Wednesday, March 30, 2011

"This is not a NYL sponsored event"

"The people you work with are people you were just thrown together with. I mean, you don't know them, it wasn't your choice. And yet you spend more time with them than you do your friends or your family. But probably all you have in common is the fact that you walk around on the same bit of carpet for eight hours a day. And so, obviously, when someone comes in who you have a connection with . . . it can mean a lot."  - Tim from the British version of "The Office"
I planned to leave my job on an ordinary day. March 16th was filled with meetings, phone calls, emails, late-breaking information, and an 8:30pm departure - a typical day in the life. Oddly, I departed through that revolving door for what could be the final time feeling...OK.

I did have my moments. I was unreasonably verklempt sending my last attendance email, which, as usual, I had to be reminded to do. I momentarily lost it in a succession meeting as I handed over the last file folder on my amazing team. It was also touching that after years of responding to her with only a computer-dazed stare and an occasional nod, the late-night cleaning lady seemed sincerely sad when I told her it was my last day. Overall, I was able to keep it together pretty well. Somehow, I am comforted by the fact that it starts all over again tomorrow...and each day from here on out, whether I am a part of it or not. The work gets done, and everything just keeps moving. It is quite liberating actually.

People walk these halls for 20, 30, sometimes 40+ years, so it helps keep in perspective what exactly 27 months means. I partly envision being back in a few years and running into Bob, the mail guy, as he greets me with a casual, "Hey, Erin," completely unaware I had ever been gone. Alas, the future, as well as the cause of the great 1B hallway winds, remains a mystery. There is something refreshingly exciting about that. As my man, Tim, from the original "The Office" closed:
"Life isn't about endings, is it? It's a series of moments...My life is not over. Come back here in ten years. See how I'm doing then. 'Cause I could be married with children, you don't know. Life just goes on."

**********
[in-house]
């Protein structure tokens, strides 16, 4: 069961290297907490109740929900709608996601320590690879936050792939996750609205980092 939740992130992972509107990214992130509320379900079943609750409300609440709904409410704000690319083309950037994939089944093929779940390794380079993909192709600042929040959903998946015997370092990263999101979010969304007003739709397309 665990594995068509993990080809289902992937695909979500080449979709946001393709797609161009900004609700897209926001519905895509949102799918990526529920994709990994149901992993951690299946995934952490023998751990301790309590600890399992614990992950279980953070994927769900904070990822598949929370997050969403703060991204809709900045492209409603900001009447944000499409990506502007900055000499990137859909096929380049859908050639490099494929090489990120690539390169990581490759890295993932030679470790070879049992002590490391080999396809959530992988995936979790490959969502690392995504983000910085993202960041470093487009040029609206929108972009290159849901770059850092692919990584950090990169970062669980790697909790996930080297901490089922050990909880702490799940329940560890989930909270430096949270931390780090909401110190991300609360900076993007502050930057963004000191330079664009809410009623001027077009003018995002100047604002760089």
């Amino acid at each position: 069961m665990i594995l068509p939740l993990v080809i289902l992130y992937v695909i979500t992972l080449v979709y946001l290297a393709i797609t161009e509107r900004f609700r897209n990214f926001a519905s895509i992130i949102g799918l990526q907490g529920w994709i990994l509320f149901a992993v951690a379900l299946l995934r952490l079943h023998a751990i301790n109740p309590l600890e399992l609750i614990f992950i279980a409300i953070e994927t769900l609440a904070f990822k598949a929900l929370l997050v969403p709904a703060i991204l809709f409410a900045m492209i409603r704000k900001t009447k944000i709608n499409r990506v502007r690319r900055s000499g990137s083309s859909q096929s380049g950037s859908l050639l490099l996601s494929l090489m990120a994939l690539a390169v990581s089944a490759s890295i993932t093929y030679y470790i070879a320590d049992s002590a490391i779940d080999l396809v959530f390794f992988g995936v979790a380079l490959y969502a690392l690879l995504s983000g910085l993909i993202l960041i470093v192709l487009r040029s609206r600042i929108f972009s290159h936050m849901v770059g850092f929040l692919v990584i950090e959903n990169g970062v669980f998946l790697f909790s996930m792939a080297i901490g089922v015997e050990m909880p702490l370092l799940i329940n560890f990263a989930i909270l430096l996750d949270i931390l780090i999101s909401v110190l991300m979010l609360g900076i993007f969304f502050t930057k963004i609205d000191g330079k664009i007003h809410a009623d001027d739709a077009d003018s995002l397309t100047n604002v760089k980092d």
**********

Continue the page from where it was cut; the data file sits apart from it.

Extra special thanks to the training team for the camera. We can only hope my camera/editing skills improve.

Saturday, March 12, 2011

The Prep

The past few weeks have been spent accosting returned Peace Corps volunteers and the current Peace Corps volunteers in Indonesia with pressing questions.

  • Contacts - yes or no?
  • How many unmentionables should one pack?
  • What fun illnesses can I expect to contract?
  • Diva cup? Don't even ask.
  • And good news! I have confirmed Peace Corps does provide an unlimited supply of sunblock and bug repellent. Thank you, tax payers! And my alabaster skin thanks you.
In addition to this week's scientific investigation into the most effective deoderant, I decided to get a taste of American high school English classes. It's been awhile, and I thought this would provide a good point of reference for spending the next two years teaching Indonesian teens. Our family friend, Frannie, is also a widely renowned English teacher (in Dutchess County, at least), so I thought I could pick up a few pointers. Conclusion: Except for the wardrobe and the constant visits to the teacher's jumbo bottle of hand sanitizer, the 11th grade has not changed much at all.

Also, turns out the Catholic guilt I successfully suppressed for the past six years or so seems to have purchased PX90 and muscled its way back into my life. Some of Frannie's classes had been reading Krakauer's Into the Wild. This was a particularly curious lesson for me to observe as I prepare to leave my family and friends to venture into the unknown. The triumphant return of guilt was evidenced by my gut reaction to a quote on the 11th grade review sheet: "How is it that a kid with so much compassion could cause his parents so much pain?" Ugh. Way to pour lemon juice on an open wound. Spolier Alert: Granted, I don't plan on rejecting my family, burning up all of my money, subsisting on poisonous berries, and kicking it on a bus in the middle of the Alaskan wilderness for absolutely no reason at all. Still, the question and loose parallel is a bit unsettling.

So I would like to declare here on national blogcast, that I think loving and appreciating your family and friends at every moment is a good way to go, even if old McCandless got that message a little too late. I hope any emotional turmoil caused is calmed by the awesomeness this relatively short experience will bring to those I am lucky enough to be related to, live near, eat lunch with, receive texts or emails from, and dress up as Christmas characters for. Think of the joy that will be received from my struggle to be accepted despite my marathon-weathered toenails and uncontrollable laughter. Think of all of the new, odd places in which I can now lose my personal belongings. Think of the children! This thing is bigger than all of us, really, and I am so thankful for all of the support - past, present, and future!

Readiness Scale from 1 to 10:
Language skills: 1.14
Cultural knowledge: 2.46
Physical Preparedness: 7
Mental Readiness: 8